Gard. Dict. Abr. ed. 4, vol. 1. 1754.
Shrubs or trees, unarmed; bud scales absent, buds hairy. Leaves usually deciduous, sometimes persistent, alternate [rarely opposite], rarely fascicled on short shoots; blade not gland-dotted; pinnately veined, secondary veins nearly straight, parallel. Inflorescences axillary, within foliage, umbels or fascicles, or flowers solitary; peduncles and pedicels not fleshy in fruit. Pedicels present. Flowers bisexual; hypanthium cup-shaped, 1–3 mm wide, usually circumscissile far below sepal bases, rarely not circumscissile; sepals (rarely 4–)5, usually ± erect, sometimes spreading, yellowish to green or white, ovate-triangular, fleshy, keeled adaxially; petals (rarely 4–)5, yellowish, hooded, broadly obovate to obcordate, clawed; nectary thin, lining hypanthium; stamens (rarely 4–)5; ovary superior, (2–)3-locular; style 1. Fruits drupes; stones 2–3(–4), indehiscent but open at base. Seeds obovoid to lenticular, with cartilaginous beak protruding through opening in stone, not furrowed. x = 20–26.
North America, Mexico, West Indies, Central America, South America, Europe, e Asia, n Africa.
Species ca. 50 (7 in the flora).
The difference between Frangula and Rhamnus has long been recognized, but treatments in taxonomic rank have been inconsistent. Frangula was treated within Rhamnus by M. C. Johnston and L. A. Johnston (1978), who noted that Frangula and Rhamnus are more closely related to each other than to other taxa. This observation has been corroborated by molecular studies that show them as sister taxa (J. E. Richardson et al. 2000; K. Bolmgren and B. Oxelman 2004). Frangula was also included within Rhamnus by D. Medan and C. Schirarend (2004) and by Chen Y. L. and C. Schirarend (2007), but various other recent treatments, as here, have maintained them as separate genera, emphasizing the differences outlined above in couplet 13 of the key to genera.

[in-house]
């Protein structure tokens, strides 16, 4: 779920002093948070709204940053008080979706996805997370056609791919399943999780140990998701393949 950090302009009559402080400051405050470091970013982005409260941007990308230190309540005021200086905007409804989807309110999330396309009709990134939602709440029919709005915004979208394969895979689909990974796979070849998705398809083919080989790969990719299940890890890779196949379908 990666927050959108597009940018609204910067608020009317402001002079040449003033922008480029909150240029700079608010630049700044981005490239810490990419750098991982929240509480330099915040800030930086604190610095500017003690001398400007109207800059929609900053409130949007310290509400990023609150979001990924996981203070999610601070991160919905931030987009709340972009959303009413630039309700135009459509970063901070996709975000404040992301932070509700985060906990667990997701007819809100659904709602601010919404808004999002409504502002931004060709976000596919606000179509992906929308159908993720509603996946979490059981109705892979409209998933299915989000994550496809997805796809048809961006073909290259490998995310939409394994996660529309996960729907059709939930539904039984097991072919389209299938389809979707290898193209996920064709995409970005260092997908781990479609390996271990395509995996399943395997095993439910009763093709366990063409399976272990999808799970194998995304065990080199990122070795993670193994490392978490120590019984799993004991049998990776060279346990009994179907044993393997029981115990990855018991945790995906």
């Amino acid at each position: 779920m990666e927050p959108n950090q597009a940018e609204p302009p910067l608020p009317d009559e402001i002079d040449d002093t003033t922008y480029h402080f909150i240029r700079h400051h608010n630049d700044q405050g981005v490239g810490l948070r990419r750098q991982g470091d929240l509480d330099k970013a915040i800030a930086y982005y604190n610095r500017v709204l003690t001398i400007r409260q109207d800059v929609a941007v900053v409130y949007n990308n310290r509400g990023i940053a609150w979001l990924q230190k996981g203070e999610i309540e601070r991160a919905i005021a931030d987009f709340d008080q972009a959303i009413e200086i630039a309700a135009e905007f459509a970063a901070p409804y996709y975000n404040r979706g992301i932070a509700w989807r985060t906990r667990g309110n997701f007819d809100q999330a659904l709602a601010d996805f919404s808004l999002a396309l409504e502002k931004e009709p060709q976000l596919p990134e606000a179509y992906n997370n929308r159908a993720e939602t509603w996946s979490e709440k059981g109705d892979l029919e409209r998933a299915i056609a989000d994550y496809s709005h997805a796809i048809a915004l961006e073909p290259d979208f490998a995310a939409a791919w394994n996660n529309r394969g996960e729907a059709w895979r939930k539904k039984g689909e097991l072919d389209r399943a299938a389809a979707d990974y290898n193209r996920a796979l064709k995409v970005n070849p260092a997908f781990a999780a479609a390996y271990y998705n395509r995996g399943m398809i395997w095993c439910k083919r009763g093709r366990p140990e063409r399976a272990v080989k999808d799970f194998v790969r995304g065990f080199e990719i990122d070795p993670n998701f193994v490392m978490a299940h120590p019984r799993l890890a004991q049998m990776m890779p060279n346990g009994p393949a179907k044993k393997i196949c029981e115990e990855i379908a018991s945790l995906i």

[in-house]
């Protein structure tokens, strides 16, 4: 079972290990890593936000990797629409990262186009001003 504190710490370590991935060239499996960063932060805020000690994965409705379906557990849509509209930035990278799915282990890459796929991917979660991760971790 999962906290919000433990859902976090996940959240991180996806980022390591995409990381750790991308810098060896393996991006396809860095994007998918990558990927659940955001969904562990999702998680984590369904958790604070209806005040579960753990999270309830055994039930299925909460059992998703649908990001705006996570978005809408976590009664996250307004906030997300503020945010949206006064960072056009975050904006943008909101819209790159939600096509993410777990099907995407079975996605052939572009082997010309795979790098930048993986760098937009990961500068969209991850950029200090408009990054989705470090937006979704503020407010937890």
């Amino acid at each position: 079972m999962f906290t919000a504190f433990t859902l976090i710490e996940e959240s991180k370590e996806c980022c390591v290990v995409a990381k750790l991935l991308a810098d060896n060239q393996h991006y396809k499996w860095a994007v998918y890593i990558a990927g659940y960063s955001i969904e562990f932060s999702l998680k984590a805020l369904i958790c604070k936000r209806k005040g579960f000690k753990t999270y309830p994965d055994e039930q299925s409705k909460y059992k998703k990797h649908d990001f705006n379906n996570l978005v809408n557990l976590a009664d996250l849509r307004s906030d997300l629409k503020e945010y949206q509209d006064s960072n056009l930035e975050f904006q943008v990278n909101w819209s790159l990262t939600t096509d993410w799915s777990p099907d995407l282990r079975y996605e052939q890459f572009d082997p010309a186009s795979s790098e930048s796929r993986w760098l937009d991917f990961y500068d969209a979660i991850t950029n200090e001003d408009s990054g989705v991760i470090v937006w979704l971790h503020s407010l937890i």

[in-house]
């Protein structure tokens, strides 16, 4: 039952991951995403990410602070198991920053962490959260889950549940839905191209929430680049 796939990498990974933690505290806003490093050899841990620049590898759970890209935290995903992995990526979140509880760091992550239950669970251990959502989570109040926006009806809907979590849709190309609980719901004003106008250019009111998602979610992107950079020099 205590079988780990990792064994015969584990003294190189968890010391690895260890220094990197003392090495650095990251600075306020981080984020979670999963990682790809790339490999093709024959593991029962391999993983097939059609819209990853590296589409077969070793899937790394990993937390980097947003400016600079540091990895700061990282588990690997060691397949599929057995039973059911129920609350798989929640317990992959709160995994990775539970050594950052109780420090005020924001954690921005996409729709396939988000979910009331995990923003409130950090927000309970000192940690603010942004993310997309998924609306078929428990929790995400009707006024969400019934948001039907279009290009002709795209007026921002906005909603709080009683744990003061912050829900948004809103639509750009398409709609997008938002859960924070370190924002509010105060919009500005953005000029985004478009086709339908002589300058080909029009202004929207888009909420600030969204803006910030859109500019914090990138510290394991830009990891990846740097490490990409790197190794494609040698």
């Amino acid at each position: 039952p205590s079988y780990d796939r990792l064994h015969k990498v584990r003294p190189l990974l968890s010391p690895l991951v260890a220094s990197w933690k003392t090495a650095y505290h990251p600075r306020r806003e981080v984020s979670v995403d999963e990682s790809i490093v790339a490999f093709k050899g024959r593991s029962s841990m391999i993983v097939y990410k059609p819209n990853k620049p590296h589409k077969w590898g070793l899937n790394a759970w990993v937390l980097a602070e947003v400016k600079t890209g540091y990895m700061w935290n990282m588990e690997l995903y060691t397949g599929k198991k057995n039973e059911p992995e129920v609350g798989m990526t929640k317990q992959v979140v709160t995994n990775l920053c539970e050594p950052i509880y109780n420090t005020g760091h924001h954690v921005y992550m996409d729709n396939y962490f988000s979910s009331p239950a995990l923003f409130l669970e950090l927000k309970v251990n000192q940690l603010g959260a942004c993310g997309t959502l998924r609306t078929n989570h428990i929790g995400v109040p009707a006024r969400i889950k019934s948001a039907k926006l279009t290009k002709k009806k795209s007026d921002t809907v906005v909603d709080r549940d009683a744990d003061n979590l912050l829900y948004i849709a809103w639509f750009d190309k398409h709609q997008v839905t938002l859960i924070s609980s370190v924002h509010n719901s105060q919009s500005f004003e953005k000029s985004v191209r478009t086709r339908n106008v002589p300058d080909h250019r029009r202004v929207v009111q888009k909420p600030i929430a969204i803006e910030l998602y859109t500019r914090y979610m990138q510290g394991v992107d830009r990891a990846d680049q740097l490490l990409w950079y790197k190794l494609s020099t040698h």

The key to species emphasizes geography as a primary character, reflecting the close similarities among the species and allowing morphological contrasts between sympatric taxa.
|1||Leaves persistent, semideciduous, or deciduous, blades distinctly coriaceous.||> 2|
|2||Leaves persistent; drupes 10–15 mm.||Frangula californica|
|2||Leaves semideciduous or deciduous; drupes 5–10 mm.||> 3|
|3||Leaf blades glaucous adaxially when fresh; Plumas County, California.||Frangula purshiana|
|3||Leaf blades not glaucous adaxially; Arizona, Colorado, Nevada, Utah.||Frangula obovata|
|1||Leaves deciduous, blades herbaceous to subcoriaceous.||> 4|
|4||Eastern North America, as far west as Manitoba, Nebraska, and central Texas.||> 5|
|5||Inflorescences umbels, pedunculate; drupes 8–10 mm; leaf blades oblong to elliptic or obovate-elliptic, margins serrulate to crenulate to nearly entire; drupe stones 3.||Frangula caroliniana|
|5||Inflorescences fascicles, sessile; drupes 6–8 mm; leaf blades broadly elliptic-obovate to broadly elliptic or broadly oblong, margins entire; drupe stones 2(–3).||Frangula alnus|
|4||Western North America, as far east as Colorado, New Mexico, trans-Pecos Texas, and Wyoming.||> 6|
|6||Inflorescences fascicles, sessile.||Frangula alnus|
|6||Inflorescences umbels, pedunculate.||> 7|
|7||British Columbia, California, Idaho, Montana, w Nevada, Oregon, Washington.||> 8|
|8||Leaf blades 1.5–8.5 cm; drupe stones 2(–3); inflorescences (2–)4–15-flowered; California, Nevada, Oregon.||Frangula rubra|
|8||Leaf blades 6–15 cm; drupes stones 3; inflorescences 10–25-flowered; British Columbia; California, Idaho, Montana, Nevada, Oregon, Washington.||Frangula purshiana|
|7||Arizona, Colorado, s Nevada, New Mexico, Texas, Utah.||> 9|
|9||Leaf blades elliptic to oblong, elliptic-ovate, or narrowly ovate, 1.6–2.6(–2.9) times longer than wide, ± herbaceous, secondary veins (8–)9–13 pairs; se Arizona, New Mexico, Texas.||Frangula betulifolia|
|9||Leaf blades obovate to oblong-obovate or oblong, 1.2–1.8(–2.5) times longer than wide, subcoriaceous, secondary veins (5–)6–8(–9) pairs; n Arizona, Colorado, Nevada, Utah.||Frangula obovata|